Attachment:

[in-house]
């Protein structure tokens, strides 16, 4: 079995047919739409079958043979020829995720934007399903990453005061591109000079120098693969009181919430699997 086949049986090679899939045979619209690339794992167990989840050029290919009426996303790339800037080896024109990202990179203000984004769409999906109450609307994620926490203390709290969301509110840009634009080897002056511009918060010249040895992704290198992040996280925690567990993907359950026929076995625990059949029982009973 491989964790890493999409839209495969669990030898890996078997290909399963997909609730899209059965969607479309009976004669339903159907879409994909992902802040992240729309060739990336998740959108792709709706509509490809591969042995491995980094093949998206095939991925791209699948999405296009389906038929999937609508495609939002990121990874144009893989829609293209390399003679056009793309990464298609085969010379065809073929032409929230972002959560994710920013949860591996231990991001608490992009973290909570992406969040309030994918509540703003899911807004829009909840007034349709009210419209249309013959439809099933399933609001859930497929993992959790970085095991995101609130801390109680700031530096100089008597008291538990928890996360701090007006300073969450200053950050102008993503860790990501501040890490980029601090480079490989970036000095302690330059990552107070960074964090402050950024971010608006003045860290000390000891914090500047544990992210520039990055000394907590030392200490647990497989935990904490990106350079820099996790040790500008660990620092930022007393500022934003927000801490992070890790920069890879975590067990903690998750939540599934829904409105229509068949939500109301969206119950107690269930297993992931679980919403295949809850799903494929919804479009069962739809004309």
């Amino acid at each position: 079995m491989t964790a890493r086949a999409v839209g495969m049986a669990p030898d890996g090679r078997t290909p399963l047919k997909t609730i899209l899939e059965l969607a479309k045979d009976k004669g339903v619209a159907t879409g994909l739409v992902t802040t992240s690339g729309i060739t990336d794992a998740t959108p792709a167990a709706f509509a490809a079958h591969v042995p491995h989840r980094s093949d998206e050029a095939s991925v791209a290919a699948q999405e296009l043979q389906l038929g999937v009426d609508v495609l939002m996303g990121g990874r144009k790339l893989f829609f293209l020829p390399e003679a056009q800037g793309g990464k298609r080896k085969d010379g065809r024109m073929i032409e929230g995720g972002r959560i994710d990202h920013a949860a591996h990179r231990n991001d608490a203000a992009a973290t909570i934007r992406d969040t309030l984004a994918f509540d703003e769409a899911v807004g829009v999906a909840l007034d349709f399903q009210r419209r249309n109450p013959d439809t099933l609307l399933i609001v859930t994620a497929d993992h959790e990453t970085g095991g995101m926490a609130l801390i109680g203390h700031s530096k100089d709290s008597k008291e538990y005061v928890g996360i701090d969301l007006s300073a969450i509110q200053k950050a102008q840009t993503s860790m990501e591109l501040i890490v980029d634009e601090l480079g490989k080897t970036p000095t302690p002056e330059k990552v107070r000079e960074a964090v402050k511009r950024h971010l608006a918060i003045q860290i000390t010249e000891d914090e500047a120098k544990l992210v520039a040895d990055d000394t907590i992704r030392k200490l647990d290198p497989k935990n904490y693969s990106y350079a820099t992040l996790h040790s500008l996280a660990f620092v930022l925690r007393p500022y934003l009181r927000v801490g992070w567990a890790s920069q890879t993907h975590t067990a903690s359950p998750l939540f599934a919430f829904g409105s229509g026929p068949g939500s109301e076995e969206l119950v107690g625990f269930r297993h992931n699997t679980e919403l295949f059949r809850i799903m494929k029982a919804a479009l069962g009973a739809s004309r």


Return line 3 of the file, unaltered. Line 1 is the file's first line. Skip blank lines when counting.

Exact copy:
């Amino acid at each position: 079995m491989t964790a890493r086949a999409v839209g495969m049986a669990p030898d890996g090679r078997t290909p399963l047919k997909t609730i899209l899939e059965l969607a479309k045979d009976k004669g339903v619209a159907t879409g994909l739409v992902t802040t992240s690339g729309i060739t990336d794992a998740t959108p792709a167990a709706f509509a490809a079958h591969v042995p491995h989840r980094s093949d998206e050029a095939s991925v791209a290919a699948q999405e296009l043979q389906l038929g999937v009426d609508v495609l939002m996303g990121g990874r144009k790339l893989f829609f293209l020829p390399e003679a056009q800037g793309g990464k298609r080896k085969d010379g065809r024109m073929i032409e929230g995720g972002r959560i994710d990202h920013a949860a591996h990179r231990n991001d608490a203000a992009a973290t909570i934007r992406d969040t309030l984004a994918f509540d703003e769409a899911v807004g829009v999906a909840l007034d349709f399903q009210r419209r249309n109450p013959d439809t099933l609307l399933i609001v859930t994620a497929d993992h959790e990453t970085g095991g995101m926490a609130l801390i109680g203390h700031s530096k100089d709290s008597k008291e538990y005061v928890g996360i701090d969301l007006s300073a969450i509110q200053k950050a102008q840009t993503s860790m990501e591109l501040i890490v980029d634009e601090l480079g490989k080897t970036p000095t302690p002056e330059k990552v107070r000079e960074a964090v402050k511009r950024h971010l608006a918060i003045q860290i000390t010249e000891d914090e500047a120098k544990l992210v520039a040895d990055d000394t907590i992704r030392k200490l647990d290198p497989k935990n904490y693969s990106y350079a820099t992040l996790h040790s500008l996280a660990f620092v930022l925690r007393p500022y934003l009181r927000v801490g992070w567990a890790s920069q890879t993907h975590t067990a903690s359950p998750l939540f599934a919430f829904g409105s229509g026929p068949g939500s109301e076995e969206l119950v107690g625990f269930r297993h992931n699997t679980e919403l295949f059949r809850i799903m494929k029982a919804a479009l069962g009973a739809s004309r």